J.F. Kennedy once said that, “the problems of the world cannot possibly be solved by sceptics or cynics whose horizons are limited by the obvious realities. We need men who can dream of things that never were”. And I am sure that by ‘men’ JFK would have also meant ‘women’ in the intent of his statement.
We are living in the age of ‘Anthropocene’ that simply means that the fate of the planet and all life is within the power of mankind. This has never before been the case. Looking at the rapid depletion of an array of natural resources, pollution, the crisis that is global warming, increasing environmental, social and economic instability, species extinction and multiple other forms of crisis and turmoil, the ‘obvious realities’ that JFK referred to are fairly daunting! In such a context it is easy to only see what is wrong, what isn’t working and to feel paralysed by the overwhelming scope of the challenges being encountered; to feel hopeless.
However, in spite of overwhelming evidence to the contrary, we need people who see the good, believe in the best and who are will willing to speak and act when it seems hopeless. We need leaders to be the brokers of hope. We need leaders who, on behalf of all those they lead, demonstrate daily their willingness to act on such hope.
Hope by Watts President Obama’s 2004 Democratic National Convention keynote address contained the phrase, ‘the audacity of hope’ which became the title of his second book. That title derives from a painting painted by George Watts in 1886. The painting is of a poorly dressed and blindfolded woman sitting, in a hunched position, on top of a globe clutching a wooden lyre with only one string intact. Watts titled his painting ‘Hope’. G.K. Chesterton suggested that a more fitting title would have been, ‘Despair’! There is an interesting story as to the connection between the painting and exactly how it came to President Obama’s attention.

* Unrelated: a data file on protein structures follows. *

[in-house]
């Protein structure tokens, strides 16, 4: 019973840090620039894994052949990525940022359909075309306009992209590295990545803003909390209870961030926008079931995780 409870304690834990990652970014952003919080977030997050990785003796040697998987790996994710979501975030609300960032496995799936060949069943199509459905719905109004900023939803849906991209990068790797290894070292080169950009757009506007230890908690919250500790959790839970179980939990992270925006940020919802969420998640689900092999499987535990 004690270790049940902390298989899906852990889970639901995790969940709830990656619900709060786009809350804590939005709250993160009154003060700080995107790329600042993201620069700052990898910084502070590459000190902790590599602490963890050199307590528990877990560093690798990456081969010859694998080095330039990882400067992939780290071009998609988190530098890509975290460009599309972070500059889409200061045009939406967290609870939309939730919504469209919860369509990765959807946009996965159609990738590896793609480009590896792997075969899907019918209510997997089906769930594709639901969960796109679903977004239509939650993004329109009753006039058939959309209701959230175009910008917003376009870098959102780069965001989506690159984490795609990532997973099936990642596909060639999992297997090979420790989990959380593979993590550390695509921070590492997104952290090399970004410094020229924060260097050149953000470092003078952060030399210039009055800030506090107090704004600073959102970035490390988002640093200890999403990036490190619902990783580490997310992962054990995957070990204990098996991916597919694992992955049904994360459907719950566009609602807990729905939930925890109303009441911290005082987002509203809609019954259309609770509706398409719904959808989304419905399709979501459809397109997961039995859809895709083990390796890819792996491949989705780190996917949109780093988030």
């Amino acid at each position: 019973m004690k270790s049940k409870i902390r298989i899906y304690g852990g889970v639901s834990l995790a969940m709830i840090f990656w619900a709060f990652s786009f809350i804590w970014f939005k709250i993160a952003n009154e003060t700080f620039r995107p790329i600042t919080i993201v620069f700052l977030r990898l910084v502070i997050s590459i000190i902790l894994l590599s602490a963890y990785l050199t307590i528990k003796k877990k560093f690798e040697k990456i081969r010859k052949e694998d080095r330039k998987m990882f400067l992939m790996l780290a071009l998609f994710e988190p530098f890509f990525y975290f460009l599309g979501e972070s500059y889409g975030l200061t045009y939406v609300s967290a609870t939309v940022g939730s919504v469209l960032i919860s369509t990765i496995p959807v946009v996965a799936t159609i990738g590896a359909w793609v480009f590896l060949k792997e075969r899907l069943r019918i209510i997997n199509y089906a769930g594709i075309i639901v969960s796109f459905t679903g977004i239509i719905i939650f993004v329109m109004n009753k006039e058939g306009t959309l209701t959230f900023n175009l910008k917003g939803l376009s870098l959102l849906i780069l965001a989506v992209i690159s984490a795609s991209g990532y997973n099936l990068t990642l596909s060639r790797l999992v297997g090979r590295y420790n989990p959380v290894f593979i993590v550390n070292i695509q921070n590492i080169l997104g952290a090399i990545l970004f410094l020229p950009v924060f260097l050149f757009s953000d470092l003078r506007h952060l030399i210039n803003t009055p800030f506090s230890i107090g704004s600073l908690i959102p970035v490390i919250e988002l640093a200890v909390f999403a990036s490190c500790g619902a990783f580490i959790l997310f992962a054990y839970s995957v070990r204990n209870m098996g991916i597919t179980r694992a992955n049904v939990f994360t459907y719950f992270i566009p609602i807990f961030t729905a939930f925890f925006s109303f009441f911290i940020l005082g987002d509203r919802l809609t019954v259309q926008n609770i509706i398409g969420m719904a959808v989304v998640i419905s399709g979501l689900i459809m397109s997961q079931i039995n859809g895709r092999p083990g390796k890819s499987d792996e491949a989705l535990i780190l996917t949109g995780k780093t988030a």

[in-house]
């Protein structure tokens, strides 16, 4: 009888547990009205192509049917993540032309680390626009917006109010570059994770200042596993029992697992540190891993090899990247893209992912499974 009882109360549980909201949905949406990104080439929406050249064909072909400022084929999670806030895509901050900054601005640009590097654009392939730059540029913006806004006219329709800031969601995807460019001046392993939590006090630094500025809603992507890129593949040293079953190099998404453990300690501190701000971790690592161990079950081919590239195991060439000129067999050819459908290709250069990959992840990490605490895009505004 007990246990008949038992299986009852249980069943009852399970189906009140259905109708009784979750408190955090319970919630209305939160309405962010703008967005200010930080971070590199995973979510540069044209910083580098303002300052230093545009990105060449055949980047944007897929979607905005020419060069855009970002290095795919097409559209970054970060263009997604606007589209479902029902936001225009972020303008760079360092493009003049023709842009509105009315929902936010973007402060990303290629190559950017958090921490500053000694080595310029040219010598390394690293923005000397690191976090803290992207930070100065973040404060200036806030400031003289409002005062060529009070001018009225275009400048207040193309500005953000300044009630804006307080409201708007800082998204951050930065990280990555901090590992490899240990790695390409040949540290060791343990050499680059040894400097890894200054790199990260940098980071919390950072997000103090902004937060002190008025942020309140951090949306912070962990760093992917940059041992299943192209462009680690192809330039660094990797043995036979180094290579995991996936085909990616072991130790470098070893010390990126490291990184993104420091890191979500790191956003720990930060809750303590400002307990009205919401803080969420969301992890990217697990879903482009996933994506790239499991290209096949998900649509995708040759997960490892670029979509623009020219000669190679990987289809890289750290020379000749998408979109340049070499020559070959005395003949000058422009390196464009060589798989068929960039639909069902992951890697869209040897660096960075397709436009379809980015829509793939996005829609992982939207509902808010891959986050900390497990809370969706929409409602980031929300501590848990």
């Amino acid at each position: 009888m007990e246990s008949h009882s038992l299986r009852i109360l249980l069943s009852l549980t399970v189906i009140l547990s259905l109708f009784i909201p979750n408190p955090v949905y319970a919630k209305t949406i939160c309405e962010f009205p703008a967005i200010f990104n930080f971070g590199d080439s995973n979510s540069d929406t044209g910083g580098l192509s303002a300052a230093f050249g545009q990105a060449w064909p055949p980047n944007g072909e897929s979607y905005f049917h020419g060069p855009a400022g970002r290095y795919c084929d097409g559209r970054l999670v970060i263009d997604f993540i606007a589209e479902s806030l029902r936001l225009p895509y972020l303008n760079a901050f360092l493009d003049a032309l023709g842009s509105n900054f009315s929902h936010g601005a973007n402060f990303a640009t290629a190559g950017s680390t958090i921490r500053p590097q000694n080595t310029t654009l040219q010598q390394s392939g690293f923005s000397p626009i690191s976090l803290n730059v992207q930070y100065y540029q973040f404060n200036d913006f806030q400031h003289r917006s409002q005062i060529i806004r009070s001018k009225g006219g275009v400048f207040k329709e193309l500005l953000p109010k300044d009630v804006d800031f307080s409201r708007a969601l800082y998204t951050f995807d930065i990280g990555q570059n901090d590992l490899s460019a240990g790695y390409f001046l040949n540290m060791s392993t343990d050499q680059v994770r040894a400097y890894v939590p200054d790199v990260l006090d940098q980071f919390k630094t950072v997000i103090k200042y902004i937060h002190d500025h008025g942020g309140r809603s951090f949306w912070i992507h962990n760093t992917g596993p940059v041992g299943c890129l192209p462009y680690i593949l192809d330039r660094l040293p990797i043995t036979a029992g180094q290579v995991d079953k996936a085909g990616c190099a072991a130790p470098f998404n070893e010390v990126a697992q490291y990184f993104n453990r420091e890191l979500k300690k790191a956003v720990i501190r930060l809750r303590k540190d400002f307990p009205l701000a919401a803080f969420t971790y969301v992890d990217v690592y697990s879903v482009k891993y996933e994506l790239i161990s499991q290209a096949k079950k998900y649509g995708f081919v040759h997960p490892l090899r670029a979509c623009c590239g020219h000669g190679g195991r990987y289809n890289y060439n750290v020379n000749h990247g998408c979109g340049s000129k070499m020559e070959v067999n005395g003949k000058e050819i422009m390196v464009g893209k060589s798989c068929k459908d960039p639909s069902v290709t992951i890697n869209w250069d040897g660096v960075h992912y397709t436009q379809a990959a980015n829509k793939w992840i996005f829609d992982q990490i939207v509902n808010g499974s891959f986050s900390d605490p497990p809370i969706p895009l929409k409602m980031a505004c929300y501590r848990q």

In the late 1980s the painting was the subject of a lecture by Dr. Frederick Sampson in Richmond, Virginia who described it as a study in contradictions. The lecture was attended by Jeremiah Wright and it inspired him to give a sermon in 1990 on the subject of hope in which he said, “With her clothes in rags, her body scarred and bruised and bleeding, her harp all but destroyed and with only one string left, she had the audacity to make music and praise God … To take the one string you have left and to have the audacity to hope … that’s the real word God will have us hear from this passage and from Watt’s painting.” In attendance that day was Barack Obama who then adopted the phrase for his keynote and book title.
In a global context where it is all too easy to ‘see despair’ and be overwhelmed by such – leaders need to choose to see ‘hope’. Leaders need to underpin all they do with the ‘audacity of hope’. President Obama suggested that ‘hope’ is, ‘that thing inside us that insists, despite all evidence to the contrary, that something better awaits us if we have the courage to reach for it, and to work for it, and to fight for it’. Vaclav Havel, the Czech writer, philosopher, dissident and the first democratically elected president of Czechoslovakia before becoming the first president of the Czech Republic said that hope is, ‘not the conviction that something will turn out well, but the certainty that something makes sense regardless of how it turns out’.
Hope is not a flimsy, wistful wishing that everything will ‘turn out for the better’. The kind of hope that ought to characterize leadership is robust and willful; it calls for action and conviction; it is audacious in the face of what others see as ‘reality’.
As a leader, take a few minutes to think about how you are living out the ‘audacity of hope’ within your sphere of leadership influence? I would suggest that it isn’t a common reflection and when considered, usually falls prey to superficial ‘motivational rhetoric’ where it dies soon after the motivational support and context dissipates.
The ‘audacity of hope’…as a leader, it may just be your most important characteristic, especially when the going gets tough!
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